Youth Who Achieve Upward Socioeconomic Mobility Display Lower Psychological Distress But Higher Metabolic Syndrome Rates as Adults: Prospective Evidence From Add Health and MIDUS

Citation

Miller, Gregory E.; Chen, Edith; Yu, Tianyi; & Brody, Gene H. (2020). Youth Who Achieve Upward Socioeconomic Mobility Display Lower Psychological Distress But Higher Metabolic Syndrome Rates as Adults: Prospective Evidence From Add Health and MIDUS. Journal of the American Heart Association. vol. 9 (9)

Abstract

People with higher socioeconomic status generally enjoy better cardiovascular health across the life course than those with lower status. However, recent studies of upward mobility, where a child goes on to achieve higher socioeconomic status than his or her parents, suggest that it entails a tradeoff between better psychological well‐being and worse cardiometabolic health. In this study, we consider further evidence of this tradeoff in 2 multidecade studies, asking how upward income mobility relates to subsequent perceived stress, depressive symptoms, and metabolic syndrome. We ask parallel questions about downward mobility. Finally, given shifting patterns of mobility in recent generations, we also consider whether mobility's association with health outcomes differs for individuals born in the middle and later parts of the 20th century.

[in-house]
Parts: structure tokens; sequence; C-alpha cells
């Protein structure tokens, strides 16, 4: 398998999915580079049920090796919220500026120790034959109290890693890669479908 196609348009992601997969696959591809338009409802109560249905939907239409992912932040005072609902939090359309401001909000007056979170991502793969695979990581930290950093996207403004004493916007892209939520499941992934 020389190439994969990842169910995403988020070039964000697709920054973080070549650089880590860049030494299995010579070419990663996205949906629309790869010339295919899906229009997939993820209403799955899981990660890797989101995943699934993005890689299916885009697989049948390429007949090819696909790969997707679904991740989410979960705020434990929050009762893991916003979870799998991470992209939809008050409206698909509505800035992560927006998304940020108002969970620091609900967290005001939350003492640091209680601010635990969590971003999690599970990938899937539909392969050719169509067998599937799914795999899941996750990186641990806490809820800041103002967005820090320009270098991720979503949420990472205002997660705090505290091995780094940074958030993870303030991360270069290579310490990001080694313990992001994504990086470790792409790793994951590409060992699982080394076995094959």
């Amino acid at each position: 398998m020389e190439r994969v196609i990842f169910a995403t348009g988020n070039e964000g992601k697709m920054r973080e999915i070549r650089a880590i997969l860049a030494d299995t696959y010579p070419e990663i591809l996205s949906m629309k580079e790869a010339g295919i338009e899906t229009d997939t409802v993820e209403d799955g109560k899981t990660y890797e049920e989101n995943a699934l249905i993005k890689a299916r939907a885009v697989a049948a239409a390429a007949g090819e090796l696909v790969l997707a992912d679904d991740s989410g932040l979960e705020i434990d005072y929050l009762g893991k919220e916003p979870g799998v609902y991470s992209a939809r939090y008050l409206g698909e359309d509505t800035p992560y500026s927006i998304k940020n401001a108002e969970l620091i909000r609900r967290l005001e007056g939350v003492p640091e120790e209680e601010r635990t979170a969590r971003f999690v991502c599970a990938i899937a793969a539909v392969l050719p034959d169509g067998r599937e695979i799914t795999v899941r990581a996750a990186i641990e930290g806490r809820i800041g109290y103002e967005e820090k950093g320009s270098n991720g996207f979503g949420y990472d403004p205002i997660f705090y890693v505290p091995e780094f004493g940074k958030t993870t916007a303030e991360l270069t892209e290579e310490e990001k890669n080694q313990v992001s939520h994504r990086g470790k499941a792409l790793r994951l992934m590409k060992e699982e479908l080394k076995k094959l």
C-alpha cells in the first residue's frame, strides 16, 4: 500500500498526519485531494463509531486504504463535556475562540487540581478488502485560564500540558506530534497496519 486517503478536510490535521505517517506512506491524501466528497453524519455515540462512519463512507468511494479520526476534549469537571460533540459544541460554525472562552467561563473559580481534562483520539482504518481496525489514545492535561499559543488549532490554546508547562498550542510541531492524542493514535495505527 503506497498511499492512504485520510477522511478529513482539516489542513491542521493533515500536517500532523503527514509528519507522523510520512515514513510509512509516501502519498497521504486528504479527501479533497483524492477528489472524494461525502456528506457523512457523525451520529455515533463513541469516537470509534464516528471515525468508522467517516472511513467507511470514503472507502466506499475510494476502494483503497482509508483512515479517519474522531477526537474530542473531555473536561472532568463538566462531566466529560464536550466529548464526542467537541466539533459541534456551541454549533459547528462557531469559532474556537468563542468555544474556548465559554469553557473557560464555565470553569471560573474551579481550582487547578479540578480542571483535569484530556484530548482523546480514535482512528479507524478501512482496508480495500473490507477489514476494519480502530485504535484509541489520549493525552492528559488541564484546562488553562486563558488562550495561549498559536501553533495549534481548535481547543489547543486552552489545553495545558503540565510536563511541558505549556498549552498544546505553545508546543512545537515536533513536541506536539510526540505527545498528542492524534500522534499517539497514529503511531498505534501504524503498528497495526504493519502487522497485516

URL

https://doi.org/10.1161/JAHA.119.015698

Keyword(s)

depression

Reference Type

Journal Article

Journal Title

Journal of the American Heart Association

Author(s)

Miller, Gregory E.
Chen, Edith
Yu, Tianyi
Brody, Gene H.

Year Published

2020

Volume Number

9

Issue Number

9

DOI

10.1161/JAHA.119.015698

Reference ID

5943